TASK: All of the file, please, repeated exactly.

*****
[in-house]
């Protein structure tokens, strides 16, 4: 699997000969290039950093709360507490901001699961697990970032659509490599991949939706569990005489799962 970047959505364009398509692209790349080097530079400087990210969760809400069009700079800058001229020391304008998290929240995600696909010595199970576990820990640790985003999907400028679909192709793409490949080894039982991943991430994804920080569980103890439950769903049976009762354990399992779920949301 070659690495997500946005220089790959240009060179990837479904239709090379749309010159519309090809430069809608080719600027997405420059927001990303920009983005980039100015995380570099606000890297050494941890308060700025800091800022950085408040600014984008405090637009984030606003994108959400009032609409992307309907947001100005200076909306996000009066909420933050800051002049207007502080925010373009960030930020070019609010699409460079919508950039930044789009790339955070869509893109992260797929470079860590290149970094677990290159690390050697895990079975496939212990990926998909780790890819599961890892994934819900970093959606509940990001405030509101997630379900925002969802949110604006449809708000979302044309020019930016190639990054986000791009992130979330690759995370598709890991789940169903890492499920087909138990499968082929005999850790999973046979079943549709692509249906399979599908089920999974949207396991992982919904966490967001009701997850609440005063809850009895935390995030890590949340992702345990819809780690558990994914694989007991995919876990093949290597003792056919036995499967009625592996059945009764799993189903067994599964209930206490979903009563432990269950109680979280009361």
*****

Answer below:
[in-house]
């Protein structure tokens, strides 16, 4: 699997000969290039950093709360507490901001699961697990970032659509490599991949939706569990005489799962 970047959505364009398509692209790349080097530079400087990210969760809400069009700079800058001229020391304008998290929240995600696909010595199970576990820990640790985003999907400028679909192709793409490949080894039982991943991430994804920080569980103890439950769903049976009762354990399992779920949301 070659690495997500946005220089790959240009060179990837479904239709090379749309010159519309090809430069809608080719600027997405420059927001990303920009983005980039100015995380570099606000890297050494941890308060700025800091800022950085408040600014984008405090637009984030606003994108959400009032609409992307309907947001100005200076909306996000009066909420933050800051002049207007502080925010373009960030930020070019609010699409460079919508950039930044789009790339955070869509893109992260797929470079860590290149970094677990290159690390050697895990079975496939212990990926998909780790890819599961890892994934819900970093959606509940990001405030509101997630379900925002969802949110604006449809708000979302044309020019930016190639990054986000791009992130979330690759995370598709890991789940169903890492499920087909138990499968082929005999850790999973046979079943549709692509249906399979599908089920999974949207396991992982919904966490967001009701997850609440005063809850009895935390995030890590949340992702345990819809780690558990994914694989007991995919876990093949290597003792056919036995499967009625592996059945009764799993189903067994599964209930206490979903009563432990269950109680979280009361």